For anyone who has witnessed the degradation that characterizes other tent cities, Tent City 4 is a revelation. The churchyard is quiet, without a shard of litter in sight. There are sinks, porta-potties, and a shower that people reserve using a sign-up sheet. There’s a kitchen tent with a microwave (no open fires allowed) and coffeemakers brewing donated coffee. Another tent has a TV with DVDs and video games. But the biggest surprise comes not from the amenities but from the tent citizens themselves. Tent City 4’s residents run the place themselves, rather than taking direction from a church or a group of high-minded do-gooders. Residents get elected to an executive committee that makes decisions for and advocates on behalf of all. Inhabitants are expected to pitch in with security, sanitation, and other day-to-day services. This sense of ownership is crucial to the community’s success.
The residents are keen to ensure they’re welcome in the communities they move to, so they live by strict rules, which are rigidly enforced. The executive committee negotiates with neighbourhoods before they move in. Some neighbourhoods demand special rules, such as limiting the time tent-city residents can wait at bus stops to 10 minutes. Core rules are non-negotiable: residents must not use drugs or alcohol, nor can they commit even minor offences like jaywalking; all must undergo a warrant check. Members rotate shifts on security, which includes patrolling a two-block radius to ensure no one is loitering or breaking other rules immediately off-site. Violators threaten the only safe shelter these otherwise homeless people have, so residents evict minor perpetrators swiftly and with little mercy. Just to make sure, police monitor the community and keep daily records. A common entry in the logs reads: “3 officers conducted walk thru’s throughout the day. No problems were discovered or encountered.” Criminal activity has proven rare.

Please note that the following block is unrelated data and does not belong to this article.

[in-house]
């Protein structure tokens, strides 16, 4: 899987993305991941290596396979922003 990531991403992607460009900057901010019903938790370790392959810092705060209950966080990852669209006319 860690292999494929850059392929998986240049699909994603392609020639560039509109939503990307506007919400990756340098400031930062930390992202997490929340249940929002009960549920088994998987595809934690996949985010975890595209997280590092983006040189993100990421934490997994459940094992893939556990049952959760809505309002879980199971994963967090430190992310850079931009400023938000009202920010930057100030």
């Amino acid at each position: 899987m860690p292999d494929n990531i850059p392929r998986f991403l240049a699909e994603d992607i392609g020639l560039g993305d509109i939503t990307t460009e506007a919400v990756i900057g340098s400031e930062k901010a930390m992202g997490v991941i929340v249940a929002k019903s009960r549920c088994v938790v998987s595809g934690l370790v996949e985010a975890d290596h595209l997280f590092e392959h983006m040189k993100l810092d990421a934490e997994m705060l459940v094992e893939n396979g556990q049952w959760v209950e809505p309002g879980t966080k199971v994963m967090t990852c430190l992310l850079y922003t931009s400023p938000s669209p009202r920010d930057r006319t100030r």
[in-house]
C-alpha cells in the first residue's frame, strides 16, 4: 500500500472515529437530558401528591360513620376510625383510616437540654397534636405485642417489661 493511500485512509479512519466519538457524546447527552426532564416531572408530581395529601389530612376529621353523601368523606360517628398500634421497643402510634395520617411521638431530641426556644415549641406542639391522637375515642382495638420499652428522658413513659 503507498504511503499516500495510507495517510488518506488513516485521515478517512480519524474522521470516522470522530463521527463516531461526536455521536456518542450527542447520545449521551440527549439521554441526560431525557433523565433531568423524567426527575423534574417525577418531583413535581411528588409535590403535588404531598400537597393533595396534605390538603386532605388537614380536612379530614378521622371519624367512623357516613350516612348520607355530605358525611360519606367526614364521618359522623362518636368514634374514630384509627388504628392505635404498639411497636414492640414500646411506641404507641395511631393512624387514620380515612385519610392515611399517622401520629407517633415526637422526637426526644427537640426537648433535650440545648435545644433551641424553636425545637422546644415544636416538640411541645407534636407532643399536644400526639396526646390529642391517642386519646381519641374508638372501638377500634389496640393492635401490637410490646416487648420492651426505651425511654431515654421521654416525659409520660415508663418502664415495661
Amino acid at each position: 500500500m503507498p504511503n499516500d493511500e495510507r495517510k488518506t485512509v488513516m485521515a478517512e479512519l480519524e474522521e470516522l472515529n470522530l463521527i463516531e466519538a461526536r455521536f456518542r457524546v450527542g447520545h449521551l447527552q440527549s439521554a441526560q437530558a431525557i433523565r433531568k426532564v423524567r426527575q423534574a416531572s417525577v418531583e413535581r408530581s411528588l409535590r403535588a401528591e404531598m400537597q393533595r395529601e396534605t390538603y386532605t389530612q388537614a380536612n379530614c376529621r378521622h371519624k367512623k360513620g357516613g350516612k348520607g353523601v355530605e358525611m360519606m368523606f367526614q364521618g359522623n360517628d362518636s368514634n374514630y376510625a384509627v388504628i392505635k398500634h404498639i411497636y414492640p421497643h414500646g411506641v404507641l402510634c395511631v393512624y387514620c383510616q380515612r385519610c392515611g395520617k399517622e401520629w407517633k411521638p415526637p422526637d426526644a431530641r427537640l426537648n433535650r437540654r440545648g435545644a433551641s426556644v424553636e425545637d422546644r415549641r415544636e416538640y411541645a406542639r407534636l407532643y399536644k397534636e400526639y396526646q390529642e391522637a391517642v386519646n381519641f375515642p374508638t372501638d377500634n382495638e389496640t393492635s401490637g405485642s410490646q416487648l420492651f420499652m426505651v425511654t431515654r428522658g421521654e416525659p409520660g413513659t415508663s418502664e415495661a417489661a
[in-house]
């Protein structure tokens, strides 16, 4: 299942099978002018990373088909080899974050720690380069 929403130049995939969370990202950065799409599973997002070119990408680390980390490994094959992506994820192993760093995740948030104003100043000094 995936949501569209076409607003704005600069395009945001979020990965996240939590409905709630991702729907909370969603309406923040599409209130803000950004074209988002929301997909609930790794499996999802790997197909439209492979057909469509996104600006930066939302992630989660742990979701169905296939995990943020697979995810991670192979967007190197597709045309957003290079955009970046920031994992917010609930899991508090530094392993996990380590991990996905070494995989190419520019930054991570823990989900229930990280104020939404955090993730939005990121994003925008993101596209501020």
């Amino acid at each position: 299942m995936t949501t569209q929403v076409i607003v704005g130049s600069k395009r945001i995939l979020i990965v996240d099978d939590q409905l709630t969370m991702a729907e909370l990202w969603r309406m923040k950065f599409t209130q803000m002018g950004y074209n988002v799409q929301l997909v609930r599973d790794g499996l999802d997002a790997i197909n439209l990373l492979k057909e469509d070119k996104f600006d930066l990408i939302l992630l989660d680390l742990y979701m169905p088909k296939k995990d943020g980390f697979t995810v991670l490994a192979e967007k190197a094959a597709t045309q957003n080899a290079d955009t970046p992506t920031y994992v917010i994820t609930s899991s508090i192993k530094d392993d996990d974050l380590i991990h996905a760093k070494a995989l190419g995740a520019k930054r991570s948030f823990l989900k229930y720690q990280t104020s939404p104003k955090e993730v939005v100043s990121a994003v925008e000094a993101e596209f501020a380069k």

The real measure of the community’s success is how it changes lives. Tent City gives residents the security to sleep without fear of beatings or theft. They can find jobs and go to work without worrying about finding a place to sleep, shower, get food, or store their belongings—chores that consume the bulk of homeless people’s lives. Freed from constantly lining up to meet the rigid schedules of shelters and soup kitchens, many tent citizens work and some even have cars. Best of all, taking part in Tent City gives people the dignity and confidence to contribute to society. “You understand that you matter,” Rhodes says, because participation is demanded of those who live here. “What’s to participate with sleeping under a bridge?” Residents quickly learn to work with governments, neighbours, church groups, lawyers, and each other.
Tent cities like this one amount to only one part of any homelessness solution. This is no place for the addicts and mentally ill who wouldn’t be able to live by its strict rules. But Rhodes says there are countless homeless people who don’t fit that stereotype—working homeless who might have caught a few bad breaks—and this is the one place that serves them.
Looking over the site on a sunny afternoon, he still can’t believe what his beloved tent city has achieved. Families with children and other Mercer Islanders have dropped by to chat over coffee and snacks. It’s hard to tell who lives here and who doesn’t. Everyone is in good spirits—it feels like a church barbecue. People are usually smiling and welcoming here, something that, after two decades of homelessness, Rhodes can still scarcely fathom. “Homeless people talking to non-homeless,” he says, shaking his head. “I’m not used to homeless people being happy.”